Forests as Supermarkets, Gyms, and Insurance Companies

SP-09 Forests for People: Ecosystem Services Under Pressure?


Photo by Mokhammad Edliadi for Center for International Forestry Research (CIFOR).
Photo by Mokhammad Edliadi for Center for International Forestry Research (CIFOR).

Walking into this session I was prepared for grim predictions about resource scarcity and ecosystem collapse. The session tagline was pretty foreboding—“Ecosystem services under pressure?” It was totally a misnomer!

Rather than doom and gloom, the four speakers related stories about forests’ value to people. They briefly mentioned the environmental squeeze from climate change and population growth, which is fair. Threats to forest sustainability are real and frightening. But it’s also nice to hear something positive, like the small and big ways forests make us happy, healthy, and secure.

These presenters are involved in the IUFRO taskforce “Forests for People.” Taskforce members engage around four themes: culture and education, landscape development, livelihoods, and health / recreation / tourism. Their research is revealing crucial links between ecosystem services and human wellbeing.

Culture and Education

Canada established model forests in 1992 to encourage diverse stakeholders and rightsholders (people with legal rights to a resource) to experiment with new ideas under the banner of sustainable forest management. Success was contagious; there are now 60 model forests around the world.

Ma Maw Wechehetowin is the motto for the Prince Albert Model Forest in Saskatchewan. It’s a Cree expression that means “Working together, helping each other.” Sarah Welter (University of Saskatchewan, Canada) enjoyed firsthand the cooperative spirit embodied by this phrase.

Sarah immersed herself in the Beardys and Okemasis First Nations to study their role in the Prince Albert Model Forest. She was encouraged by their involvement in 29 different projects, including the Junior Resources Ranger Program (JRRP). To date, over 400 indigenous students, aged 16-18 years old, have graduated from this program.

Goals of the JRRP are to encourage young people to pursue careers in natural resource management and to provide critical skill development. Students defend the value of wood projects to an expert panel, turn stories of Tribal elders into a written book, and race to the finish line with fire hoses on their back.

Landscape Development

Engaging students in forest management is crucial for sustainability, but so is learning how to cope with change. Warming climates are forcing species to migrate or perish (I warned you climate change was brought up!). Fortunately, humans can assist in the adaptation of species to new climates.

Assisted gene-flow might represent a future win against climate change. Sally Aitken (University of British Columbia) is supporting this effort with a 70 km-tall stack of papers on her desk. Well, not really, but she’d need that much paper to print her genomic research in 12-pt font. Sally and her research team have sequenced a trillion DNA basepairs from lodgepole pine, Engelmann spruce, white spruce, and spruce hybrids. Why? To explore the genetic basis for climate adaptations.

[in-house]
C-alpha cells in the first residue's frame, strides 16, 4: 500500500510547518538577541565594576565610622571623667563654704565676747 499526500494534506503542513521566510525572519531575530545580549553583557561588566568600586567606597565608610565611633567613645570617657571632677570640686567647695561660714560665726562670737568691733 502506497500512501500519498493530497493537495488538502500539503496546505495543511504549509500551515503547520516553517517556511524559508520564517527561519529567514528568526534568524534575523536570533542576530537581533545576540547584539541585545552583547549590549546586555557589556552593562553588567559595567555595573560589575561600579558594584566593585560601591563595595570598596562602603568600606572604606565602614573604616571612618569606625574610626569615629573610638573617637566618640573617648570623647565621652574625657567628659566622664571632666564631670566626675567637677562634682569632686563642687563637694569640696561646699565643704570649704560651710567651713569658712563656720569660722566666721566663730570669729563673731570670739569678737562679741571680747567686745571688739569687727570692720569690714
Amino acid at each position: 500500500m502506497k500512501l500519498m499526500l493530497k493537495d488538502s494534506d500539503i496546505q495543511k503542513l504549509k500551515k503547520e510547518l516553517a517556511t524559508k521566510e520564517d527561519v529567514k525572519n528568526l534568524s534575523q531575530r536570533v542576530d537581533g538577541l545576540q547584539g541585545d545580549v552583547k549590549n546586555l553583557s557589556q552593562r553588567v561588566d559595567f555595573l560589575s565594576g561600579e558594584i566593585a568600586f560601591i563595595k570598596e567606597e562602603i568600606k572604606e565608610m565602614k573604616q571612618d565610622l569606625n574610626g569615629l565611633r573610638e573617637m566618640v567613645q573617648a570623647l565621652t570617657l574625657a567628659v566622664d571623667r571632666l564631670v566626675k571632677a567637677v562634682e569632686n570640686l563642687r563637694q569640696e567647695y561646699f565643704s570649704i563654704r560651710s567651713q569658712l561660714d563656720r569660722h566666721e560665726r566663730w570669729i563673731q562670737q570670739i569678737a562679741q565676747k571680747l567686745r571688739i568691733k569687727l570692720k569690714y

Research from Sally’s AdapTree project shows tree seedlings from more southerly populations are adapted to warmer climates. Her findings could help managers identify which tree populations to plant where, improving forest regeneration and productivity as the climate warms.

Public support for assisted gene-flow is mixed, but support is very low for inaction. Findings from Sally’s research, data from pilot projects, and education materials could sway public opinion and help species fair better into the future.


“Forests are pharmacies, supermarkets, building supply stores, grazing resources, and insurance companies,” explains Felix Kalaba (Copperbelt University, Zambia). His research in Miombo woodlands, the most extensive forest time in Zambia, clearly shows the value of forests to human livelihoods.

Life in the Cooperbelt region of Zambia is characterized by food shortages and poverty, but also wealth derived from forests. Zambians depend on Miombo woodlands for actual and immaterial wealth. Citizens of the Cooperbelt region derive about 44 percent of their total income from forest resources, compared to 40 percent from agriculture. Dependence on forest resources is even higher for citizens with low incomes.

Miombo woodlands help citizens cope with chronic stresses and unexpected shocks. Income from charcoal, mushroom harvesting, and the collection of fruits and thatching grass serve as an “insurance policy.” One citizen told Felix, “when I run out of food in my household, the axe hits the tree.” His statement illustrates the importance of charcoal production during famine or financial hardship. Ensuring sustainable use of forest resources is another challenge, but perhaps not the most important when people are facing starvation.

Health, Recreation, and Tourism

People work and live in forests, but they also play in forests. Research by Ken Cordell (USDA Forest Service) reveals that growth in recreation on public land in the U.S. outpaces population growth. Visits to public land are projected to increase 9 percent from 2008 to 2015. Hopefully this reflects more and more people putting down their iPads to take a hike.

Speaking of which, time to close up the laptop. I’m heading outside to hug a tree!


Written by: Megan S. Matonis


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